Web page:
I came back from Venice almost a week ago. If I think about what I did in the last ten days I feel like I have to pinch myself, because I lived in a dream.
I had the luck and the honour of being part of the Jury of the Leoncino d'Oro for the 76th Venice Film Festival. If I was the one reading this article I would probably ask myself "How did you get there?" "Do you need to know someone or pay for a ticket?" but I want to reassure you, none of this happened.What you need is passion for cinema and you have to join the cinematographic project that is proposed by Agis Scuola to every high school. Basically you will have to watch around 30 movies, chosen for us teenagers, in the movie place of your town. At the end of the screening you can participate to a contest in which you have to write down a review for the movies you've seen. The most original ones are invited in Rome where a commission selects a teen per region and gives them the possibility to participate to the Festival as a juror.
But what does being part of the Jury mean? In these 10 days I watched, breathed, criticized, hated and loved at least 4 movies per day. Yes, because we had to assign the Leoncino d'Oro award to the best movie to propose to Italian schools. But in order to do this we had to watch every movie in the contest and develop a certain critical spirit. That's why we had like 4 screenings per day. Two in the morning, one of them was in the contest and the other was an exclusive premiere for the Festival, and two in the evening.In our free time we would go around in the Lido (the place where the festival is). It was really fun to explore the theatres, buy an ice cream in the parks or, taking advantage of our juror passes, wondering around near the red carpet right before actors like Brad Pitt or Johnny Depp walked in to present their movies, or crashing the beach parties and dance like crazy.Very often we had to put aside the few minutes of freedom we had to vote, though. We gathered in the park and gave a mark from 1 to 100 to every movie, justifying our choices and discussing them with the others. I happened to totally change my mind about a movie by listening to my friends' opinions, bc maybe they caught a particular nuance I never even thought about.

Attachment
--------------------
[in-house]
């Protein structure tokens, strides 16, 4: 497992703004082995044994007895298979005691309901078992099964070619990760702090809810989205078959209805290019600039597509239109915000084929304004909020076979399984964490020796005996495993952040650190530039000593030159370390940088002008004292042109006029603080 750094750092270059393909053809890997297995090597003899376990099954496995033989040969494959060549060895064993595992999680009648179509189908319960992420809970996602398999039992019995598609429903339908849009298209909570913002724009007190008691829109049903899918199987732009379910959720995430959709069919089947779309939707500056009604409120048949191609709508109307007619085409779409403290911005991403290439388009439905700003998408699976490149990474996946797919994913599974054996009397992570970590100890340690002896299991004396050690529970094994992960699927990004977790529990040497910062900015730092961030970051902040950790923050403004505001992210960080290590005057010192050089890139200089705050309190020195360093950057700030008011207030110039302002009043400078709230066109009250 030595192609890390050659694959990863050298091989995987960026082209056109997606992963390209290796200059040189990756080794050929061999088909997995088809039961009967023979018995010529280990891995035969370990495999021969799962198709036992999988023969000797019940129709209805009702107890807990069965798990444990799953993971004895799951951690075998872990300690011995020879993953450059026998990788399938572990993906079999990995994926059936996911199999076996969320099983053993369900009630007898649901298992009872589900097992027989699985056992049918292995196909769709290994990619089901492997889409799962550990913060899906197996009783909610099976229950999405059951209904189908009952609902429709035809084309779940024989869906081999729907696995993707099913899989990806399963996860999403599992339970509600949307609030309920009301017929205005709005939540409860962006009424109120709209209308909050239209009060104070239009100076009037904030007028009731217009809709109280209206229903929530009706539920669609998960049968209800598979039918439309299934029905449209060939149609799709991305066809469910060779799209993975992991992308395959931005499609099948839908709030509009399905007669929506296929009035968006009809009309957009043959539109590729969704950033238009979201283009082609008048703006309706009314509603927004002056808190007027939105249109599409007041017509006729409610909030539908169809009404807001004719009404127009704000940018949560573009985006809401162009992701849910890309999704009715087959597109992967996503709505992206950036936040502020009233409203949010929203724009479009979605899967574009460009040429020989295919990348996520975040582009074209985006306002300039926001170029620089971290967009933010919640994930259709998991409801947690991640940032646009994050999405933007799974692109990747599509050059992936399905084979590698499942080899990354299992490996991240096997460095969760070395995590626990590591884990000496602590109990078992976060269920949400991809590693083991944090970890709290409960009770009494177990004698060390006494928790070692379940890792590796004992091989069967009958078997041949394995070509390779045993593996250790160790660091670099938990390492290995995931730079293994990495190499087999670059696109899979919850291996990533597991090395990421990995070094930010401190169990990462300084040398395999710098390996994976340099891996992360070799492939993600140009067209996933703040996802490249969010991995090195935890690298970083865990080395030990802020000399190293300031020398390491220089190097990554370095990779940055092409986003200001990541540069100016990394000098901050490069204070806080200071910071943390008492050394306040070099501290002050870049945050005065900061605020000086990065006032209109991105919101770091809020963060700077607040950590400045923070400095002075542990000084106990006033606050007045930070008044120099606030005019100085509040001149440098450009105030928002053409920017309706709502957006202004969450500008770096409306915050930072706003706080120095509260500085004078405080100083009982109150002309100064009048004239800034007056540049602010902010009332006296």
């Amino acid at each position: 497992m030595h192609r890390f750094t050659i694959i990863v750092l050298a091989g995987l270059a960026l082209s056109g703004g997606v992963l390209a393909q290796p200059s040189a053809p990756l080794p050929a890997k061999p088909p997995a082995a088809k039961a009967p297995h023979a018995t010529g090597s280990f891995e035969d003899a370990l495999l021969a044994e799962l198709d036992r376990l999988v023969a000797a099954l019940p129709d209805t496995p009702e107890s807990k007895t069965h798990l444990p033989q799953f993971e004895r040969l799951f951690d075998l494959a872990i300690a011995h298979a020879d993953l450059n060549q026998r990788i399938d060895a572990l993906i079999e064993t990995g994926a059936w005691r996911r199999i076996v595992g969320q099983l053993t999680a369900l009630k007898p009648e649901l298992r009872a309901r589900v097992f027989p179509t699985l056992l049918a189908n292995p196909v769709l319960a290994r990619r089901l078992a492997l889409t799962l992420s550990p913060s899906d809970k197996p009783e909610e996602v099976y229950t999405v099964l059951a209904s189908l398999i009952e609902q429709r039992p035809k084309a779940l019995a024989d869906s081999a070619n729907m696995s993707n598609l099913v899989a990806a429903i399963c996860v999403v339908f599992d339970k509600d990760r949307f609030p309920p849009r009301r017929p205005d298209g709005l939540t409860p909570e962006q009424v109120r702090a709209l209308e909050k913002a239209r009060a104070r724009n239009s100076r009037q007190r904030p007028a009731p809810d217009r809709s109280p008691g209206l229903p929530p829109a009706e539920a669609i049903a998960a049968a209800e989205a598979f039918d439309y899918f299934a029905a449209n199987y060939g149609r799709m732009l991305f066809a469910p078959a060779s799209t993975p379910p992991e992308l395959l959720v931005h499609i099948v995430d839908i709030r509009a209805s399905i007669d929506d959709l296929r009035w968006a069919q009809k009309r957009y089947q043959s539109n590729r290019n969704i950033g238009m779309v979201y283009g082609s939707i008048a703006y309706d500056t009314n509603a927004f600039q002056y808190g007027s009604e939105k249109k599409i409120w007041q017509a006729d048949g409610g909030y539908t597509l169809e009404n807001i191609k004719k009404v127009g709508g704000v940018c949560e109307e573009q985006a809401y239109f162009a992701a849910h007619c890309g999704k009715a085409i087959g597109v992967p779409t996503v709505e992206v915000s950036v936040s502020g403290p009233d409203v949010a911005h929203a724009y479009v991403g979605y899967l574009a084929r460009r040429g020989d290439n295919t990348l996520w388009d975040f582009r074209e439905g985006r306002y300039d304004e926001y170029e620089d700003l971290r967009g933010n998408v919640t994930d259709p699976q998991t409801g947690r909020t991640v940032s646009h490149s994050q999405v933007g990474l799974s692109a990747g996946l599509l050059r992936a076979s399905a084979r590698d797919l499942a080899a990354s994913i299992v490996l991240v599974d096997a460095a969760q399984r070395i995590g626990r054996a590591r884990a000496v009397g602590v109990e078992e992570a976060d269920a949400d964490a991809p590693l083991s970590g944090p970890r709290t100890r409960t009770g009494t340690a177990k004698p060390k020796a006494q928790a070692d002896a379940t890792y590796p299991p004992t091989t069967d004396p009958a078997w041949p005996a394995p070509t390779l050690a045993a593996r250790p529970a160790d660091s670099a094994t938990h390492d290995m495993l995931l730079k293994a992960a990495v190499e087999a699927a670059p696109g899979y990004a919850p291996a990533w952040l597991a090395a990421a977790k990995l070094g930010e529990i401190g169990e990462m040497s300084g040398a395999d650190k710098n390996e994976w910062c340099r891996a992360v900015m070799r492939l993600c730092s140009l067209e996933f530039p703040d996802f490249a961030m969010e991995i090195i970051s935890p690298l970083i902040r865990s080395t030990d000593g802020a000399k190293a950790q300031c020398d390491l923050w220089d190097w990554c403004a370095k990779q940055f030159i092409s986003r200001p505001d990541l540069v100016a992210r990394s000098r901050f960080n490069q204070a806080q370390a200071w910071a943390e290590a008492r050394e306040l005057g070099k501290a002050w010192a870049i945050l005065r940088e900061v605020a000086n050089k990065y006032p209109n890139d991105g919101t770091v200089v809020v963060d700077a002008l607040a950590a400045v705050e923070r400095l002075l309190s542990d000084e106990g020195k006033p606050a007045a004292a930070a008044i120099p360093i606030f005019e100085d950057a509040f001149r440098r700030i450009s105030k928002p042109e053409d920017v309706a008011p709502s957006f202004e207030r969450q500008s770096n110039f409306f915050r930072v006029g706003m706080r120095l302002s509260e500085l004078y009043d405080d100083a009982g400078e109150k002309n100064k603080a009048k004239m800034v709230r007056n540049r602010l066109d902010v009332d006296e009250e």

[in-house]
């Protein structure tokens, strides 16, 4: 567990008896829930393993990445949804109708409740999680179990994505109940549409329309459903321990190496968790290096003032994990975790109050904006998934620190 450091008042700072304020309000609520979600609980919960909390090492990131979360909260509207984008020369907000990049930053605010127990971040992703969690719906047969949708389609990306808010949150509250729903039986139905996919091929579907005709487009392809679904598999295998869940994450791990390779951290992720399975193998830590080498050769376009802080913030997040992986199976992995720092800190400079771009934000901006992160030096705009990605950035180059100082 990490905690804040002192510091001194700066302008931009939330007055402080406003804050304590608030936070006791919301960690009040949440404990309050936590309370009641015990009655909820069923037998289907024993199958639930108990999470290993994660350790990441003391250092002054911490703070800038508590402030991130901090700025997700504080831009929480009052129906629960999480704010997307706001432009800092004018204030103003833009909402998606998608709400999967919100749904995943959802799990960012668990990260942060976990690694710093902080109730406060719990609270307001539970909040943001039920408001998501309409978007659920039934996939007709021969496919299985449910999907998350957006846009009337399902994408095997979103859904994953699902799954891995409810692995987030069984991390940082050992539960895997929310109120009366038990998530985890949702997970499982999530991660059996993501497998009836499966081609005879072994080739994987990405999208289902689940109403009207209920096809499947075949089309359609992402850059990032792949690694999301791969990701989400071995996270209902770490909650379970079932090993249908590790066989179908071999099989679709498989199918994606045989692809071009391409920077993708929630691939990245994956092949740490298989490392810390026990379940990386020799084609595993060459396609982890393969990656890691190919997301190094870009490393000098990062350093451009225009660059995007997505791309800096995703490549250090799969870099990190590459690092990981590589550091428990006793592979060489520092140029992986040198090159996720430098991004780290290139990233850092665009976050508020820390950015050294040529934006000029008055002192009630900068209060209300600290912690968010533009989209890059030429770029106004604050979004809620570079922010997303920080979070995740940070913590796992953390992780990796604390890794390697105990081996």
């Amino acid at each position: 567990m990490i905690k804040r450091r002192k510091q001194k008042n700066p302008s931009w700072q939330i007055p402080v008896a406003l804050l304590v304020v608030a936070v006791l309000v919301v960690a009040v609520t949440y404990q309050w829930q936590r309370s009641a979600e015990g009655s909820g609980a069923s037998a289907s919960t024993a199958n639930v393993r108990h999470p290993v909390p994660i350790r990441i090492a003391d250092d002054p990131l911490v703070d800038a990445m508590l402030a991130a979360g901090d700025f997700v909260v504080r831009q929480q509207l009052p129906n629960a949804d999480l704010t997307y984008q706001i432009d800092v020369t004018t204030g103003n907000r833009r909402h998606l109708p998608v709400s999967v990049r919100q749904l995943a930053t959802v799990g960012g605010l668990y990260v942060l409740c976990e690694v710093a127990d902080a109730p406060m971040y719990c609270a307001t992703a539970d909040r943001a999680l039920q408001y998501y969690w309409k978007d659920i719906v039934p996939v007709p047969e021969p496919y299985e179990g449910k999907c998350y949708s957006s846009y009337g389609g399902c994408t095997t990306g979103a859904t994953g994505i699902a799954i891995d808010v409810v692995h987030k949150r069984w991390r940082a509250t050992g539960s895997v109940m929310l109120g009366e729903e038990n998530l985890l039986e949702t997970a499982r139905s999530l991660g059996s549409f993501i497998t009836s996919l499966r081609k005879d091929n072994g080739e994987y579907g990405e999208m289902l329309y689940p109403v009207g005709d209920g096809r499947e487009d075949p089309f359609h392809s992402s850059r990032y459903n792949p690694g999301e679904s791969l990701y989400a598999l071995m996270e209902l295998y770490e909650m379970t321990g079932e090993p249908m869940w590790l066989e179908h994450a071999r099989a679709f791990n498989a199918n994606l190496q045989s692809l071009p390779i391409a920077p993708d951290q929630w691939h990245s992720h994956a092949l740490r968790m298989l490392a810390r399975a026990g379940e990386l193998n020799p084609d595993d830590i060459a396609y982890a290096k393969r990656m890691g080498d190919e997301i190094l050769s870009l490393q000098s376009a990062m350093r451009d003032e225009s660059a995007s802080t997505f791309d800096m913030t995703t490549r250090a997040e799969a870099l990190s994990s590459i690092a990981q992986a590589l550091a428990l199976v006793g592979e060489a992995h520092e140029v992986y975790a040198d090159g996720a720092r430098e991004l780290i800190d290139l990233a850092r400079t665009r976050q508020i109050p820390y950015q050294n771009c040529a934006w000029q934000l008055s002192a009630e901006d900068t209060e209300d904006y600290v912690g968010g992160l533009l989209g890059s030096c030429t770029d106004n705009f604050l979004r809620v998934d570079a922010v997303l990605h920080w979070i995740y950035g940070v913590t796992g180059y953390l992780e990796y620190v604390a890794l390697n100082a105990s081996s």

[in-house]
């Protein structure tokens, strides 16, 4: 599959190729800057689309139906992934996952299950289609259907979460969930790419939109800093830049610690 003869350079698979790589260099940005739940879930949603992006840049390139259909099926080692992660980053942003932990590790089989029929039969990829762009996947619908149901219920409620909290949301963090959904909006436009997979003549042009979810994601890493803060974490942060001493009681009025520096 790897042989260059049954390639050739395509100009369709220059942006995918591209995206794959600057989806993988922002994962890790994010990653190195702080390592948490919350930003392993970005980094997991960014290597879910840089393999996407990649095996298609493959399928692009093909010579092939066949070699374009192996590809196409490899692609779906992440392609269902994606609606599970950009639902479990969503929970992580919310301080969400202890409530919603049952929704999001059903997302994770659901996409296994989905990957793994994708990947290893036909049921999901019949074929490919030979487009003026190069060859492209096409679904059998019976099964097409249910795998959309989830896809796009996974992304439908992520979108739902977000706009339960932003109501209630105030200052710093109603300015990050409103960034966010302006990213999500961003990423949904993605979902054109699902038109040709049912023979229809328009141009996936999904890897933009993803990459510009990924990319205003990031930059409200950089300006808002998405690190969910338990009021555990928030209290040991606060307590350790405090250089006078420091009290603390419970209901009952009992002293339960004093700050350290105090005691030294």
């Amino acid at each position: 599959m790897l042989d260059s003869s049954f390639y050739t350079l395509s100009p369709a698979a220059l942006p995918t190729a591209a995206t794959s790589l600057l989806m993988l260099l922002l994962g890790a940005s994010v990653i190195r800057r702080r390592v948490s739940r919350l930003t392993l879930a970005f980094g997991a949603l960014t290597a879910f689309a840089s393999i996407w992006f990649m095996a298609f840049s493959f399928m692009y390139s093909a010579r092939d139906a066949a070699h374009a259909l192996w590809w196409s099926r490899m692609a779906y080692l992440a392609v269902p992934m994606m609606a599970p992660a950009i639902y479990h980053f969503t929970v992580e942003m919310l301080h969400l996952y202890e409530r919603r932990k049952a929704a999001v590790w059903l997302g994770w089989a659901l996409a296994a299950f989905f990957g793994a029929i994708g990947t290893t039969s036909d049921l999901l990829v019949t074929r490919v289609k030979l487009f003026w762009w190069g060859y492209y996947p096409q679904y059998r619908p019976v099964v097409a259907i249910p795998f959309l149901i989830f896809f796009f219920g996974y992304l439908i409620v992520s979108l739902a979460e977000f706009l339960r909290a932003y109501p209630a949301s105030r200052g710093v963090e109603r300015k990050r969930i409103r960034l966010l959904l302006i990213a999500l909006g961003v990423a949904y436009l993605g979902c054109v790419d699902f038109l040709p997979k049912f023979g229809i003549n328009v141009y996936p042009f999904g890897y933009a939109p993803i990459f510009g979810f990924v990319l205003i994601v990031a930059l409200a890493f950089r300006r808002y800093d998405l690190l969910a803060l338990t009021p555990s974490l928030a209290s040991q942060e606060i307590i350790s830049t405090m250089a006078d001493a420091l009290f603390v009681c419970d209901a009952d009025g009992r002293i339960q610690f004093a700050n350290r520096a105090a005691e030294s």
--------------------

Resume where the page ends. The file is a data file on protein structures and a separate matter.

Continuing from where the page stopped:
In the afternoon we had the meetings with the directors, actors, screenwriters and the distributors. Most of the meetings were just for us, so we could ask whatever we wanted, but we only had one rule: never ask boring questions, and we really worked not to do that. Just to let you know, we asked the Ad Astra (the movie where Brad Pitt is an astronaut) director if he thinks aliens exist hahahaha.The best things were our misadventures. The last day while we were walling in the most famous hotel of the Lido we met the actor Toby Wallace and while we were trying to take a selfie with him, we accidentally spilled a bit of grape juice on his white t-shirt. I really have a lot of things I could say, but a book wouldn't be enough.
But now that I think about it, I realize that what I'm going to miss the most are the other jurors, my travelling mates. It's incredible how cinema can create such strong bonds. At the end of every screening we were all linked by the same feeling, that was shown as a laughter, as a cry, as anger. Every movie was a journey because we never left the theatre the way we got in, but we were more and even more connected. Sometimes I would mistake the day for the night, adrenaline for tiredness, but it didn't matter because at the end of the day I would always think "Oh God, I've been in so many places today!"
This is cinema, and I will never stop being thankful for it.
Our mole at the Venice Film Festival
Published by Jas on 2019-09-12